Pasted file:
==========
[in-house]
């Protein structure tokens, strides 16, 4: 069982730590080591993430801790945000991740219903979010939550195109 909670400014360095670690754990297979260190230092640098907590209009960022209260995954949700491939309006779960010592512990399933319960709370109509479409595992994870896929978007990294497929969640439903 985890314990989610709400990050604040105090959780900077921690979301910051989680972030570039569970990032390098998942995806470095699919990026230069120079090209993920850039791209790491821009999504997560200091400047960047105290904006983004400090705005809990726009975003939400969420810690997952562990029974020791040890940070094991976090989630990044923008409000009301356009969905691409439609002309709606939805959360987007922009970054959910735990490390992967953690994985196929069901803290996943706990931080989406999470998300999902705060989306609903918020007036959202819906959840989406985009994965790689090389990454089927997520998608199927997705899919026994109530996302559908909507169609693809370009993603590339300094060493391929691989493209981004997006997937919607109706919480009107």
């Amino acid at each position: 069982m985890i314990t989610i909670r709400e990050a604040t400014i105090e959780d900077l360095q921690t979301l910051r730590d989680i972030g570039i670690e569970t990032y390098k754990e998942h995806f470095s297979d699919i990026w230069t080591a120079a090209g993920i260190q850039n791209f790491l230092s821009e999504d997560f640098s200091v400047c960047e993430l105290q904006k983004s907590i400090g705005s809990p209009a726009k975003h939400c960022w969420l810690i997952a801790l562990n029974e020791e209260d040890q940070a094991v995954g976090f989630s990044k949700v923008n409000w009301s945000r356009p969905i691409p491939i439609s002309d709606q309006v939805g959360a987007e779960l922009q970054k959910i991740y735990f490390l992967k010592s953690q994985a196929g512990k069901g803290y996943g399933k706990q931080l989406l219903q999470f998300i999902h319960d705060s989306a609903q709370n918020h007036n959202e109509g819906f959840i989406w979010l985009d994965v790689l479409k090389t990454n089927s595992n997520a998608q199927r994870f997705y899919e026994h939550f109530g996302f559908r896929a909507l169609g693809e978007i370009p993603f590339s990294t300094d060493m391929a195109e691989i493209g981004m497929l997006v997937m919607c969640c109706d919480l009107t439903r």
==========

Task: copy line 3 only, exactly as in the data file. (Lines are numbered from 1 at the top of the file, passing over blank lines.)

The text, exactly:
């Amino acid at each position: 069982m985890i314990t989610i909670r709400e990050a604040t400014i105090e959780d900077l360095q921690t979301l910051r730590d989680i972030g570039i670690e569970t990032y390098k754990e998942h995806f470095s297979d699919i990026w230069t080591a120079a090209g993920i260190q850039n791209f790491l230092s821009e999504d997560f640098s200091v400047c960047e993430l105290q904006k983004s907590i400090g705005s809990p209009a726009k975003h939400c960022w969420l810690i997952a801790l562990n029974e020791e209260d040890q940070a094991v995954g976090f989630s990044k949700v923008n409000w009301s945000r356009p969905i691409p491939i439609s002309d709606q309006v939805g959360a987007e779960l922009q970054k959910i991740y735990f490390l992967k010592s953690q994985a196929g512990k069901g803290y996943g399933k706990q931080l989406l219903q999470f998300i999902h319960d705060s989306a609903q709370n918020h007036n959202e109509g819906f959840i989406w979010l985009d994965v790689l479409k090389t990454n089927s595992n997520a998608q199927r994870f997705y899919e026994h939550f109530g996302f559908r896929a909507l169609g693809e978007i370009p993603f590339s990294t300094d060493m391929a195109e691989i493209g981004m497929l997006v997937m919607c969640c109706d919480l009107t439903r």